"Students want to come because of the gadgets," Eyer says.

"Once they're here, then we expose them to everything else."

The school looks great. Classrooms are well lit, halls are clean — no trash, no students wandering around. It's too soon to say whether achievement is improving, but last year, students did meet federal standards. Teachers at Digital Harbor say the school's advantage is its focus.

Keeping that focus won't be easy. Digital Harbor has wrestled with the school district over resources. Many students read well below grade level when they arrive at Digital Harbor, yet they're expected to absorb texts on computer programming. The school used to offer remedial reading courses, but the district cut the funding.

One argument for the comprehensive high school was economic: Those big educational shopping malls were supposed to cut back on administrative costs. That would allow them to offer Advanced Placement courses, a football team and arts programs, all under one roof.

But big schools created new problems: the violence and intimidation that come when thousands of teenagers are bunched together. Nettie Legters of Johns Hopkins University says smaller schools actually reduce overhead.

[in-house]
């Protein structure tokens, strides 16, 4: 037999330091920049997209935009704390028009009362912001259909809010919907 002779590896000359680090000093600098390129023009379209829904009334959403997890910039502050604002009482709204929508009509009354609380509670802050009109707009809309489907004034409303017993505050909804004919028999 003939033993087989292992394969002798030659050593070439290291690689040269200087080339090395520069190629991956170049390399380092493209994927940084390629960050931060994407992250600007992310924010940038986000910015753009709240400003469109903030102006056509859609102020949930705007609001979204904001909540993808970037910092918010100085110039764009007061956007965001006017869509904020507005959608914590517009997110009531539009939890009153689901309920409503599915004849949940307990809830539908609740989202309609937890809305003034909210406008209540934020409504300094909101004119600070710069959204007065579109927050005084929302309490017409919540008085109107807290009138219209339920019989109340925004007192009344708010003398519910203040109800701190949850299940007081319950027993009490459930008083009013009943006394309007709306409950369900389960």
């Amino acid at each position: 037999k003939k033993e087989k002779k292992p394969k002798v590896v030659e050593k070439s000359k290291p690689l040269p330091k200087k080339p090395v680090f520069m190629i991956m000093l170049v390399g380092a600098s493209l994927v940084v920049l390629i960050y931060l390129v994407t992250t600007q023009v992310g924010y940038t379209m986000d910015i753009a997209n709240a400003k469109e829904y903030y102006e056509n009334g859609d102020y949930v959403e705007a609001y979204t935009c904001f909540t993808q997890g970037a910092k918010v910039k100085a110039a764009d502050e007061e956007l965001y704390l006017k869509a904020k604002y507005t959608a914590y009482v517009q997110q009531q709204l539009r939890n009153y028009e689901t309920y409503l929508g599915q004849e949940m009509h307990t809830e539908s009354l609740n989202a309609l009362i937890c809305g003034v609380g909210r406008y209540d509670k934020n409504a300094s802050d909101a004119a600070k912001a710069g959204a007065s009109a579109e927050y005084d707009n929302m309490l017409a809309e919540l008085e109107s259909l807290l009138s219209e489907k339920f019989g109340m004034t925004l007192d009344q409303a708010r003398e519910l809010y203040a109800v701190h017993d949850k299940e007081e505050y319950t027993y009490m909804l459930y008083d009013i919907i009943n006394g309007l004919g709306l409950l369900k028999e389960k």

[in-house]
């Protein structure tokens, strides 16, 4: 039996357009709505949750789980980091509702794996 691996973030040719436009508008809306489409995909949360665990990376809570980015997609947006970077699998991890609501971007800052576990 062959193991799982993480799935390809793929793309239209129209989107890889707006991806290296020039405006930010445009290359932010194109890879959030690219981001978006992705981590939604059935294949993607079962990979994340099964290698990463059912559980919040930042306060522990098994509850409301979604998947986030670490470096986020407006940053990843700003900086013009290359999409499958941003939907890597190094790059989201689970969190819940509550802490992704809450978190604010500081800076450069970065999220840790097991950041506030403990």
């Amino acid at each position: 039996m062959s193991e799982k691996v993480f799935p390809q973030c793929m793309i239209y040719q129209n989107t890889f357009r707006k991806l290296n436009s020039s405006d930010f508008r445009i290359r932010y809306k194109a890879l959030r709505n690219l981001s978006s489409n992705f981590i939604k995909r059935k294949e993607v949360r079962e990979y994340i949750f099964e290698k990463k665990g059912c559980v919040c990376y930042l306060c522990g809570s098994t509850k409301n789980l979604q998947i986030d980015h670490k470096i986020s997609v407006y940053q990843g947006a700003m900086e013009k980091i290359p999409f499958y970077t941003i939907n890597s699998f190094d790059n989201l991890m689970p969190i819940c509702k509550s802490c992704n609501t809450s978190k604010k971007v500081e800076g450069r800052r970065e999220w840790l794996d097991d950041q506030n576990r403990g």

"In a large high school, you're going to have more security guards, more coaches," she notes. She says smaller schools tend to be safer, so they need fewer staffers devoted to keeping order.

No Glitz, Just Effective

Legters is helping to run one of these smaller schools: Baltimore Talent Development High School.

BTDHS, as the school is known, has none of the glitz of Digital Harbor; it's housed in a huge, former junior-high complex in a rough neighborhood. It's clean and bright, thanks to a repainting job by the staff. The school focuses on boosting basic skills by providing extra instruction to freshmen — because students who fail in ninth grade are very likely to drop out. Principal Jeffrey Robinson attacks attendance problems by posting attendance numbers in the hallway.

Northwestern High, the big comprehensive high school, does exactly the same thing. But the results at BTDHS have been much more impressive. In fact, creating a new school — with a new ethic — boils down to simple things. Jasmine Harris, an 11th grader, says much of it comes down to Principal Robinson.

"Oh, yeah, Mr. Robinson keeps them in check," she says.

So what are the chances that Northwestern can be reborn as an effective, small, career-oriented high school? Allan Golston has spent years trying to reform high schools for the Gates Foundation. He says Northwestern already has one strike against it: It has a history to overcome.

"New schools are just easier," Golston says. Comprehensive high schools are more challenging, because "the number of supports that you need in these comprehensive high schools are significant."

Whatever the odds, Northwestern High School and others like it must embrace change. Baltimore hopes this will be the last year for its remaining comprehensive high schools.